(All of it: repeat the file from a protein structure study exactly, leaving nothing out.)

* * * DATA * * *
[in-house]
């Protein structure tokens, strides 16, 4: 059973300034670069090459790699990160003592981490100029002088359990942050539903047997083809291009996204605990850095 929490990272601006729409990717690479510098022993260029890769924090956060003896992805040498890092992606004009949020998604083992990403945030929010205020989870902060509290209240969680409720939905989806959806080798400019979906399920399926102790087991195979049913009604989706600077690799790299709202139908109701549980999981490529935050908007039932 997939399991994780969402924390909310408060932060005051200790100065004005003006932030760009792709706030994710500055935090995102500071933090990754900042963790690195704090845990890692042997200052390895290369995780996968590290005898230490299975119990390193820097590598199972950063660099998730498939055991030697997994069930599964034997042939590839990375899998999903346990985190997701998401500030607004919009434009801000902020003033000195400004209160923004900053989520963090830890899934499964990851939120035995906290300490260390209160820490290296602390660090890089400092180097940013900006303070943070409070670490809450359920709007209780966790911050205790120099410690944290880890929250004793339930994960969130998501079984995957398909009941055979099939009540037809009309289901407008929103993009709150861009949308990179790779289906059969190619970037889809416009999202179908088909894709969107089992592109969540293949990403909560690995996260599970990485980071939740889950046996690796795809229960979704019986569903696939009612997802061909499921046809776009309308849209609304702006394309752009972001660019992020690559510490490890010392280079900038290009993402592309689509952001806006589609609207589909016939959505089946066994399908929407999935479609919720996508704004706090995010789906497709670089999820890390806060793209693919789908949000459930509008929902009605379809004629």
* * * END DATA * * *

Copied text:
[in-house]
């Protein structure tokens, strides 16, 4: 059973300034670069090459790699990160003592981490100029002088359990942050539903047997083809291009996204605990850095 929490990272601006729409990717690479510098022993260029890769924090956060003896992805040498890092992606004009949020998604083992990403945030929010205020989870902060509290209240969680409720939905989806959806080798400019979906399920399926102790087991195979049913009604989706600077690799790299709202139908109701549980999981490529935050908007039932 997939399991994780969402924390909310408060932060005051200790100065004005003006932030760009792709706030994710500055935090995102500071933090990754900042963790690195704090845990890692042997200052390895290369995780996968590290005898230490299975119990390193820097590598199972950063660099998730498939055991030697997994069930599964034997042939590839990375899998999903346990985190997701998401500030607004919009434009801000902020003033000195400004209160923004900053989520963090830890899934499964990851939120035995906290300490260390209160820490290296602390660090890089400092180097940013900006303070943070409070670490809450359920709007209780966790911050205790120099410690944290880890929250004793339930994960969130998501079984995957398909009941055979099939009540037809009309289901407008929103993009709150861009949308990179790779289906059969190619970037889809416009999202179908088909894709969107089992592109969540293949990403909560690995996260599970990485980071939740889950046996690796795809229960979704019986569903696939009612997802061909499921046809776009309308849209609304702006394309752009972001660019992020690559510490490890010392280079900038290009993402592309689509952001806006589609609207589909016939959505089946066994399908929407999935479609919720996508704004706090995010789906497709670089999820890390806060793209693919789908949000459930509008929902009605379809004629």